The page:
The journey to this ultimate state involves freeing the mind from its grosser limitations, such as anger, selfish desire, pride etc., and also its subtle limitations, mainly consisting of conditioned thought- patterns of dualistic perception (subject-object, me-you, mind-body etc.). Someone who completes this journey of liberation, perfectly, is a Buddha. Such was Sakyamuni, who achieved his total enlightenment over 2,500 years ago, in India.
Through the great clarity of his mind, he taught the universal truths of existence, in their entirety. There are thought to be 1,002 such teaching Buddhas during the lifetime of our solar system. Sakyamuni was the fourth.
The Buddha's teachings spread from India throughout Asia, even reaching as far as Greece at one point (Buddhist Greek monarch - Melinder). They reached what are today Japan, Indonesia, Mongolia and Russia, and countries (such as China, Burma etc.) on the way from India to these continental extremities. Today they are to be found throughout the world.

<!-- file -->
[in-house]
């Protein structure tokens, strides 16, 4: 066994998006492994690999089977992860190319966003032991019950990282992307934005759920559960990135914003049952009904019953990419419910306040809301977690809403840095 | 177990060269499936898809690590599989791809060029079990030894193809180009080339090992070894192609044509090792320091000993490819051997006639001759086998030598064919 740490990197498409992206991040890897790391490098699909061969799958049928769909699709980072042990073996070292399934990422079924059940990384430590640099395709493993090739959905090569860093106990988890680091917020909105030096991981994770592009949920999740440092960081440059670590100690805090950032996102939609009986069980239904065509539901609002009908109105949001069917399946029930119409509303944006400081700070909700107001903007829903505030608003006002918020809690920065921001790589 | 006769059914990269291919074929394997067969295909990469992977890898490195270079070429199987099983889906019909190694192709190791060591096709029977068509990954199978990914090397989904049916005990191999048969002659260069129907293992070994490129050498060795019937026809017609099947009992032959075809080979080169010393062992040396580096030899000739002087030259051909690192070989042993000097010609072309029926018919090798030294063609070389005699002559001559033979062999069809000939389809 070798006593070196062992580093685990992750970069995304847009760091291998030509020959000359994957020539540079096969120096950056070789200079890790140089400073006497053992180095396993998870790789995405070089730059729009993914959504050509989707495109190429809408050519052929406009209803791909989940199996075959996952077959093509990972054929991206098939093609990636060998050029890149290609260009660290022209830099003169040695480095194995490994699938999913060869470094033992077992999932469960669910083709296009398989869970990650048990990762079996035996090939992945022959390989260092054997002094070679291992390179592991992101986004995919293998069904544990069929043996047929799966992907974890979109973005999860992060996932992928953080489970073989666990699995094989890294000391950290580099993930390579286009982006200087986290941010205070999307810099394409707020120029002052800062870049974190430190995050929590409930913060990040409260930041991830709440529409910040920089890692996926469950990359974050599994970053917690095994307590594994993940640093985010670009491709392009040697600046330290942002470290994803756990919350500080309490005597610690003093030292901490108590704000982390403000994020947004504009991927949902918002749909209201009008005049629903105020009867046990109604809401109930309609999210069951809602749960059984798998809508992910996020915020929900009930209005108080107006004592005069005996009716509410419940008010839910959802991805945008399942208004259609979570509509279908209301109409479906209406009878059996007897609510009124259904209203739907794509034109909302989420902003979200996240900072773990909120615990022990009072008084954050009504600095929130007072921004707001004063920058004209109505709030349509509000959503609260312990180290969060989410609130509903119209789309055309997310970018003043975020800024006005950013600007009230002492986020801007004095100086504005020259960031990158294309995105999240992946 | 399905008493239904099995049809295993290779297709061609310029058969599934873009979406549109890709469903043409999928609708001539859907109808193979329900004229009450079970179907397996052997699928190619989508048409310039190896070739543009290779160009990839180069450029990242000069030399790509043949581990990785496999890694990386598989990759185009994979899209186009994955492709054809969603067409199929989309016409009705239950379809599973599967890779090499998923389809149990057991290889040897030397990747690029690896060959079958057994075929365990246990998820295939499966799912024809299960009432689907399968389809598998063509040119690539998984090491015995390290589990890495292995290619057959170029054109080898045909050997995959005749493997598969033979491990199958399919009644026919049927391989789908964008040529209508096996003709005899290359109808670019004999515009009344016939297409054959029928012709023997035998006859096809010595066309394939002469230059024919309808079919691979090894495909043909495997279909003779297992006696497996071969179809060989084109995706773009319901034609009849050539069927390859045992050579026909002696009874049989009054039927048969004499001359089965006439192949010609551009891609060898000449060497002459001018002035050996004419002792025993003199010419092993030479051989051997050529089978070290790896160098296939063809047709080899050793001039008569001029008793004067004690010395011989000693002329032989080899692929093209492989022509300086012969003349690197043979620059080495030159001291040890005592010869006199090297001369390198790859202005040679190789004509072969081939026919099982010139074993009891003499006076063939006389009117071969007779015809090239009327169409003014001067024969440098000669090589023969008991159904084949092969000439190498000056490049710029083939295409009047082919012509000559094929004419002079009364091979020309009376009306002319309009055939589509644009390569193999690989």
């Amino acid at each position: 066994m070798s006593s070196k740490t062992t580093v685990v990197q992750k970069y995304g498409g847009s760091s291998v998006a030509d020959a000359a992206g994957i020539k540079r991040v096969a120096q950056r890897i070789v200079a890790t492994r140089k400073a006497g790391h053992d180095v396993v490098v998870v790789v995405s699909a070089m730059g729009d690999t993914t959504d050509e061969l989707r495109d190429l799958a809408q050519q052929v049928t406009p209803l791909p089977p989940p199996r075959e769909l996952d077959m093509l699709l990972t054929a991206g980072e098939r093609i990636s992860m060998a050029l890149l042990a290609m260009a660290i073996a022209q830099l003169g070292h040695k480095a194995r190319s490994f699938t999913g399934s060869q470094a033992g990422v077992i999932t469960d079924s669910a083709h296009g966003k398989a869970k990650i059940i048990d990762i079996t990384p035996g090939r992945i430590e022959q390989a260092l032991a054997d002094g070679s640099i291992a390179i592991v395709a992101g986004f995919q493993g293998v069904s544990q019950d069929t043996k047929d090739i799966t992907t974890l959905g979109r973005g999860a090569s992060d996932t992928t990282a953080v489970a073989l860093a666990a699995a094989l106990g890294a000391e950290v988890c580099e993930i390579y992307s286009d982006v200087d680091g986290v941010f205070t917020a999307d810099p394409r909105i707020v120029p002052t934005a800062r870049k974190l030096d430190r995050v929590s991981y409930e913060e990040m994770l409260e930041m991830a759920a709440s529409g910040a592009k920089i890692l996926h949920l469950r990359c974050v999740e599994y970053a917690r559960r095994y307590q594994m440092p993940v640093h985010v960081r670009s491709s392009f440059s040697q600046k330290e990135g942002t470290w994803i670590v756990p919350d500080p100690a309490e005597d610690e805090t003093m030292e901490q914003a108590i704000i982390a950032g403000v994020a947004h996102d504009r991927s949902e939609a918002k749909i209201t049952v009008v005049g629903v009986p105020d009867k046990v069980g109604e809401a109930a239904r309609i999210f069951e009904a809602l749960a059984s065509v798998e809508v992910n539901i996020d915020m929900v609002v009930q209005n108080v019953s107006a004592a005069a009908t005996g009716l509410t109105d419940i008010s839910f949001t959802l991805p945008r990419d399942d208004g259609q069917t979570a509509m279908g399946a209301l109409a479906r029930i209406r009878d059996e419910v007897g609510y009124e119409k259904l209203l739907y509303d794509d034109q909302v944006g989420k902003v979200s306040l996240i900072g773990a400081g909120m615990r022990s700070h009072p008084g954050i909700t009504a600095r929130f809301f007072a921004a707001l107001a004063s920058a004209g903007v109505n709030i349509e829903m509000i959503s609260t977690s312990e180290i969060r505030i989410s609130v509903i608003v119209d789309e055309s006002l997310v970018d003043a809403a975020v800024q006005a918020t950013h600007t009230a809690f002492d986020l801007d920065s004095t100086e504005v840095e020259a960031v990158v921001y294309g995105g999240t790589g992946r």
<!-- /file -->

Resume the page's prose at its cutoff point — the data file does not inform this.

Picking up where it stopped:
The teachings themselves are addressed to 3 different audiences:
Each of us is unique. We have different needs and different aspirations.
Among those who benefit from practising the Buddhist meditation techniques
and way of life, one can distinguish three major capacities (yãna):
... the hinayana - the first two audiences mentioned above. The keypoints of their spiritual path are non- violence, pure ethics and meditation (mainly concentration meditation).
... the mahayana - the third audience. Their path, which has a broader ethical dimension and a wider and deeper scope of meditation, is underpinned at all times by a compassionate longing to achieve the ultimate potential of one's own existence in order to be truly capable of helping others.